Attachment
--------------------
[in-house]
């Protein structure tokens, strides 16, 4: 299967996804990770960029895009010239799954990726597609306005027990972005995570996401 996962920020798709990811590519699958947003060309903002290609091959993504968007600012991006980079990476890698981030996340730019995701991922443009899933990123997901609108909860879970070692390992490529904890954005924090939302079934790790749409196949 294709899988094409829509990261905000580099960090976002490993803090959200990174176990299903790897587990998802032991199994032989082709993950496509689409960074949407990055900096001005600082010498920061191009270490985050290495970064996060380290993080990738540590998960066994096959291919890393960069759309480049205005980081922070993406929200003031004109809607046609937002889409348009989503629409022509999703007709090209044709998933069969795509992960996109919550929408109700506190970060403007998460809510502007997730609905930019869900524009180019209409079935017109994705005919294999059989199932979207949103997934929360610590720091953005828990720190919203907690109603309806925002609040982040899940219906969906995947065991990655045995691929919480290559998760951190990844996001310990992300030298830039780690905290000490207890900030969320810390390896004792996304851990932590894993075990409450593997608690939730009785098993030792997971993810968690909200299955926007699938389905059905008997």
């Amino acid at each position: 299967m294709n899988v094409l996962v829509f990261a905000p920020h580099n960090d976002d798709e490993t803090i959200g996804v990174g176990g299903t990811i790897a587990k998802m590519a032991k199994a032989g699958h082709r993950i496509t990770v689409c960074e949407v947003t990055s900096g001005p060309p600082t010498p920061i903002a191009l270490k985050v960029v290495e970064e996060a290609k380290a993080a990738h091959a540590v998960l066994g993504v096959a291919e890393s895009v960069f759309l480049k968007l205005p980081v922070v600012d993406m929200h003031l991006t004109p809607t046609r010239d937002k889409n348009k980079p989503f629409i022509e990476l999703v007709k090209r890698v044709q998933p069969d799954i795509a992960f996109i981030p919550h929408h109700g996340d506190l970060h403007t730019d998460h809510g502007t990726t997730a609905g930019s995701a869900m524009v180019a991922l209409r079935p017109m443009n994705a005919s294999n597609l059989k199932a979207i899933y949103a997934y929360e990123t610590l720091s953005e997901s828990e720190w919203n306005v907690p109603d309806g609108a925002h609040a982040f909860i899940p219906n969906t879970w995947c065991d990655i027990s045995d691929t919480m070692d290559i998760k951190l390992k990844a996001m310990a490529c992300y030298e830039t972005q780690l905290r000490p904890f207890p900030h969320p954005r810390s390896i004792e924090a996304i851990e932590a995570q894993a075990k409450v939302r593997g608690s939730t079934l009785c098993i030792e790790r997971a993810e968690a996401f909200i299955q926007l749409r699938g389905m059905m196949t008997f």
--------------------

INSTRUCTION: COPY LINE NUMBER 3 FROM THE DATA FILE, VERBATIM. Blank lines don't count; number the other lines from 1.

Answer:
């Amino acid at each position: 299967m294709n899988v094409l996962v829509f990261a905000p920020h580099n960090d976002d798709e490993t803090i959200g996804v990174g176990g299903t990811i790897a587990k998802m590519a032991k199994a032989g699958h082709r993950i496509t990770v689409c960074e949407v947003t990055s900096g001005p060309p600082t010498p920061i903002a191009l270490k985050v960029v290495e970064e996060a290609k380290a993080a990738h091959a540590v998960l066994g993504v096959a291919e890393s895009v960069f759309l480049k968007l205005p980081v922070v600012d993406m929200h003031l991006t004109p809607t046609r010239d937002k889409n348009k980079p989503f629409i022509e990476l999703v007709k090209r890698v044709q998933p069969d799954i795509a992960f996109i981030p919550h929408h109700g996340d506190l970060h403007t730019d998460h809510g502007t990726t997730a609905g930019s995701a869900m524009v180019a991922l209409r079935p017109m443009n994705a005919s294999n597609l059989k199932a979207i899933y949103a997934y929360e990123t610590l720091s953005e997901s828990e720190w919203n306005v907690p109603d309806g609108a925002h609040a982040f909860i899940p219906n969906t879970w995947c065991d990655i027990s045995d691929t919480m070692d290559i998760k951190l390992k990844a996001m310990a490529c992300y030298e830039t972005q780690l905290r000490p904890f207890p900030h969320p954005r810390s390896i004792e924090a996304i851990e932590a995570q894993a075990k409450v939302r593997g608690s939730t079934l009785c098993i030792e790790r997971a993810e968690a996401f909200i299955q926007l749409r699938g389905m059905m196949t008997f």